T-SQL Tuesday – Powershell and Perfmon Results – #TSQL2sDay

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TSQL2sDay150x150This month, Wayne Sheffield (Blog | @DBAWayne) is running T-SQL Tuesday on PowerShell.  T-SQL Tuesday is a monthly blogging event where a number of us in the SQL Server community gets together to blog on a central topic. The topic that was chosen for this month was PowerShell. And more specifically:

“Blog about using PowerShell for doing, well, anything as long as it is related to SQL Server or the computer that SQL Server runs on. Scripts are encouraged, but not required.”

 Performance Monitor Outputs

Before I go into the script I want to show in this post, let’s first talk about the output formats from Performance Monitor, or perfmon, and the problems associated with them.  There are four output types available from perfmon; these are comma separated file, tab separated file,  SQL Server table, and binary file.

With comma separated and tab separated files, each row of the file contains a snapshot of the counters for a point in time.  If the collector is collecting data every 15 seconds, then there will be a new line added every 15 seconds.  Every column in the file represents one of the counters being collected.  The main issue with these two format is whenever a new counter is added, the process being used to consume the counters needs to be changed and the columns remapped to accommodate the additional information.  This can easily become a big pain.

The SQL Server table inserts a row for each time period collected into a table in SQL Server.  Like the other output, if the data is being collected every 15 seconds, then a new row is inserted every 15 seconds.  And similarly, there is a column in the table for every counter being collected.  Besides concerns with saving performance data to SQL Server as it is being collected, this output format has the same issues with having to re-code solutions when the counters being collected change.  Like the previous two output formats, this output format can be a huge pain.

The last output format from perfmon is the binary format.  This format contains a binary object for every point in time in which counters are collected.  Thus, if the collection is every 15 seconds a new binary object is created for each of those time periods.  The biggest issue with this output format is that it is in binary.  Meaning that you can’t just open the file and read it.  It can be converted to the comma or tab separated formats, but that then brings the issues with those formats.

With each of the formats, there are issues.  Issues that make it more of a challenge to use the format in it’s native format than is worth dealing with.  What’s needed is a comma or tab separated format that contains name-value pairs.  This would allow the counters collected to change at a whim without the need to rewrite the entire process to accommodate a new column in the process.  Creating that output format is what the rest of this post is about.

Perfmon Name-Value Pairs

As I mentioned, we want to convert the binary format into name-value pairs for each time period collected.  To accomplish this, the Powershell script needs to perform two main steps.  First, the script needs to loop through each of the binary objects inside the file.  Each point in time is it’s own object, so each will need to be parsed.  Second, within each binary object, the script needs to iterate through each of the counters and create a row of output for each of these items.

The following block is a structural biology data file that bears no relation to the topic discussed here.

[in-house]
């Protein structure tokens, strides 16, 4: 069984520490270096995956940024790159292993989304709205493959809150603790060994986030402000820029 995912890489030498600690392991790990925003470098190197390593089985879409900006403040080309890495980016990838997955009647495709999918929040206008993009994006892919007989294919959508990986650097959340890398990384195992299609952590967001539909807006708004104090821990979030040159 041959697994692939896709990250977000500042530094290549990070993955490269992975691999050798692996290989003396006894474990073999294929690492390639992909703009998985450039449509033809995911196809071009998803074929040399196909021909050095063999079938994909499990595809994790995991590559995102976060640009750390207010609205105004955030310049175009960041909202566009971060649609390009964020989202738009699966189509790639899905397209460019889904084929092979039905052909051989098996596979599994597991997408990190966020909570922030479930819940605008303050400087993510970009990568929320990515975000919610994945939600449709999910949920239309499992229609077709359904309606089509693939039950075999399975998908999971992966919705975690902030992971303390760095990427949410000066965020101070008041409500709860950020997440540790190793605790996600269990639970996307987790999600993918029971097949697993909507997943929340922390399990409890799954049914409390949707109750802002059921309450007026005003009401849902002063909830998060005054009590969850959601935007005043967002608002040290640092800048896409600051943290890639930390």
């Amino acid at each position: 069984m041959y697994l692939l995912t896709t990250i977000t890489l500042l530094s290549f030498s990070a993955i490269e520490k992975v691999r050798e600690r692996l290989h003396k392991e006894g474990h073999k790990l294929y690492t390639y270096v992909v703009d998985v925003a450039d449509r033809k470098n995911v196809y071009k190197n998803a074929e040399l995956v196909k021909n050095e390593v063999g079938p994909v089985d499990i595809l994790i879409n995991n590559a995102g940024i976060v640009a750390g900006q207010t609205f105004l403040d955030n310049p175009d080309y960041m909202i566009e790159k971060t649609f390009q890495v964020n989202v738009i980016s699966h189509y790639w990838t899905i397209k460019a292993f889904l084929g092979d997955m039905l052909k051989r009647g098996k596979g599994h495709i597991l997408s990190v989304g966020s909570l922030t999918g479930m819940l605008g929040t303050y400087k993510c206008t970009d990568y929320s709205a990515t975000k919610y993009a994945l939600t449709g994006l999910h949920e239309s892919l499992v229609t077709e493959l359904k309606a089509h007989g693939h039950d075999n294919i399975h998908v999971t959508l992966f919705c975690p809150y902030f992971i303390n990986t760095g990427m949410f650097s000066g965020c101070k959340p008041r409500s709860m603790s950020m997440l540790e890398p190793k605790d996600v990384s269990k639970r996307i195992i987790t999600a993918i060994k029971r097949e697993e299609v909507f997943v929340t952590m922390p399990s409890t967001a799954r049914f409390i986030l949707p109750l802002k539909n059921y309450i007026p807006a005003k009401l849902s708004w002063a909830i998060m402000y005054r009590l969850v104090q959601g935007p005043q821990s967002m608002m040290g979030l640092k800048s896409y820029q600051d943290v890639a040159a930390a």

Along with the main tasks, there are a few other things that will make the script easier to use and improve the usefulness of the output.  First, you will likely want to inject the name of the server where the counters were collected.  While it is a repeating value, it is sometimes easier to deal with the server name as data than a parameter on an import.  Second, derive the name of the output file from the name of the input file and check to see if the file exists before parsing the file.  Doing this should help reduce reprocessing files.  Lastly, you’ll want to export the values to the file as pipe-delimited values.  While tab or comma separated is more common, pipe-delimiting the values decreases the likelihood that a counter value will interfere with the format.

Pulling all of these tasks together results in the script provided in Listing 1.  All you need to do to use this is to change the name of the input file to a binary (blg) perfmon file that you already have and it will parse through the file.


#Listing 1 - Name-Value Pair Perfmon Script
$file = get-item "C:\temp\SQLPerf_000001.blg"
$serverName = "Unicorn42"

$newFile = "$($file.Directory.FullName)\$($file.basename).csv"

if (!(Test-Path ($newfile))) {
import-counter -path $file | % { $_.counterSamples } | `
Select-Object timestamp, path, instance, cookedvalue, @{Expression={"$serverName"};Label="Server"} `
| export-CSV -path $newFile -Delimiter "|"
}

Summary

After these performance counter files are converted, you can easily import the name-value pairs into SQL Server or Excel and start analyzing the results.  Since the number and format of columns in the file won’t change, regardless of the counters collected, you’ll be able to build re-usable solutions that read the data to perform the work are aren’t overly dependent on having specific columns in a specific order.  While this isn’t the most complex PowerShell script in the world, it is one that I’ve found quite useful.

How do you deal with the challenge of handling the formats available from Performance Monitor?